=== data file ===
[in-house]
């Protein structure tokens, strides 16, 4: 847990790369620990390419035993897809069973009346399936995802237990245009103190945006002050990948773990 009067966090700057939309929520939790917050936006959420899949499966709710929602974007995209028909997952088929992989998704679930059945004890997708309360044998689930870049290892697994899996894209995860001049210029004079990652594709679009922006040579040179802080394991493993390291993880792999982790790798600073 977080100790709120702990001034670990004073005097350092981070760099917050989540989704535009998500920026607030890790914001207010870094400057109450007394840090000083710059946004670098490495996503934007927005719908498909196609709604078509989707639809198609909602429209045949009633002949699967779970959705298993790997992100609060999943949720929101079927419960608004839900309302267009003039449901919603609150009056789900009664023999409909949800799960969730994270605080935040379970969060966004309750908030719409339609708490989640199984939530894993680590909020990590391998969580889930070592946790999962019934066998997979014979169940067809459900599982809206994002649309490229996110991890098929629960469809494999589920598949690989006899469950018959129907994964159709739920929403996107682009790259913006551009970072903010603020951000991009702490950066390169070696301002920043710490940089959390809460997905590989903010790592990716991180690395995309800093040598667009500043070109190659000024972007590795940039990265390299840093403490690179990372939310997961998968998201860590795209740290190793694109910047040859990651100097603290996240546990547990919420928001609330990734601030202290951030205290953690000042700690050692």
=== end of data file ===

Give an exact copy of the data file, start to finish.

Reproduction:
[in-house]
């Protein structure tokens, strides 16, 4: 847990790369620990390419035993897809069973009346399936995802237990245009103190945006002050990948773990 009067966090700057939309929520939790917050936006959420899949499966709710929602974007995209028909997952088929992989998704679930059945004890997708309360044998689930870049290892697994899996894209995860001049210029004079990652594709679009922006040579040179802080394991493993390291993880792999982790790798600073 977080100790709120702990001034670990004073005097350092981070760099917050989540989704535009998500920026607030890790914001207010870094400057109450007394840090000083710059946004670098490495996503934007927005719908498909196609709604078509989707639809198609909602429209045949009633002949699967779970959705298993790997992100609060999943949720929101079927419960608004839900309302267009003039449901919603609150009056789900009664023999409909949800799960969730994270605080935040379970969060966004309750908030719409339609708490989640199984939530894993680590909020990590391998969580889930070592946790999962019934066998997979014979169940067809459900599982809206994002649309490229996110991890098929629960469809494999589920598949690989006899469950018959129907994964159709739920929403996107682009790259913006551009970072903010603020951000991009702490950066390169070696301002920043710490940089959390809460997905590989903010790592990716991180690395995309800093040598667009500043070109190659000024972007590795940039990265390299840093403490690179990372939310997961998968998201860590795209740290190793694109910047040859990651100097603290996240546990547990919420928001609330990734601030202290951030205290953690000042700690050692």